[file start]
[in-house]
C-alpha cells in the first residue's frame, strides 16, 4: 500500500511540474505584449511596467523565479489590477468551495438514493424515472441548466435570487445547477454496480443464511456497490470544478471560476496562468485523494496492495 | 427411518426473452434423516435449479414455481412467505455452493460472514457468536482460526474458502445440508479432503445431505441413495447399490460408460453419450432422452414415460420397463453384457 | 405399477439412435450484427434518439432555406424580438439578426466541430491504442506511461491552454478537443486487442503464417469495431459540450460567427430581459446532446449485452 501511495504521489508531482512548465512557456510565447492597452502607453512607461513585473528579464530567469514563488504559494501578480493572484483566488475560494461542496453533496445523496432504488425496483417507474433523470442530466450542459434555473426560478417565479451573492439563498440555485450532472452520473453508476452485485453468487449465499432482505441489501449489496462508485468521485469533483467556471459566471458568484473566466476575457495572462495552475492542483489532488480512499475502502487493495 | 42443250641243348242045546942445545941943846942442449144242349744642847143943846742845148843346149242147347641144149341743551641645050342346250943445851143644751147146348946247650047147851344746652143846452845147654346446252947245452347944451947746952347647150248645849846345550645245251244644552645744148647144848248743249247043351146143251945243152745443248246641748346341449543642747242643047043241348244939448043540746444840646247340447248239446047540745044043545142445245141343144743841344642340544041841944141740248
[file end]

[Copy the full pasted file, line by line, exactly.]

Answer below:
[in-house]
C-alpha cells in the first residue's frame, strides 16, 4: 500500500511540474505584449511596467523565479489590477468551495438514493424515472441548466435570487445547477454496480443464511456497490470544478471560476496562468485523494496492495 | 427411518426473452434423516435449479414455481412467505455452493460472514457468536482460526474458502445440508479432503445431505441413495447399490460408460453419450432422452414415460420397463453384457 | 405399477439412435450484427434518439432555406424580438439578426466541430491504442506511461491552454478537443486487442503464417469495431459540450460567427430581459446532446449485452 501511495504521489508531482512548465512557456510565447492597452502607453512607461513585473528579464530567469514563488504559494501578480493572484483566488475560494461542496453533496445523496432504488425496483417507474433523470442530466450542459434555473426560478417565479451573492439563498440555485450532472452520473453508476452485485453468487449465499432482505441489501449489496462508485468521485469533483467556471459566471458568484473566466476575457495572462495552475492542483489532488480512499475502502487493495 | 42443250641243348242045546942445545941943846942442449144242349744642847143943846742845148843346149242147347641144149341743551641645050342346250943445851143644751147146348946247650047147851344746652143846452845147654346446252947245452347944451947746952347647150248645849846345550645245251244644552645744148647144848248743249247043351146143251945243152745443248246641748346341449543642747242643047043241348244939448043540746444840646247340447248239446047540745044043545142445245141343144743841344642340544041841944141740248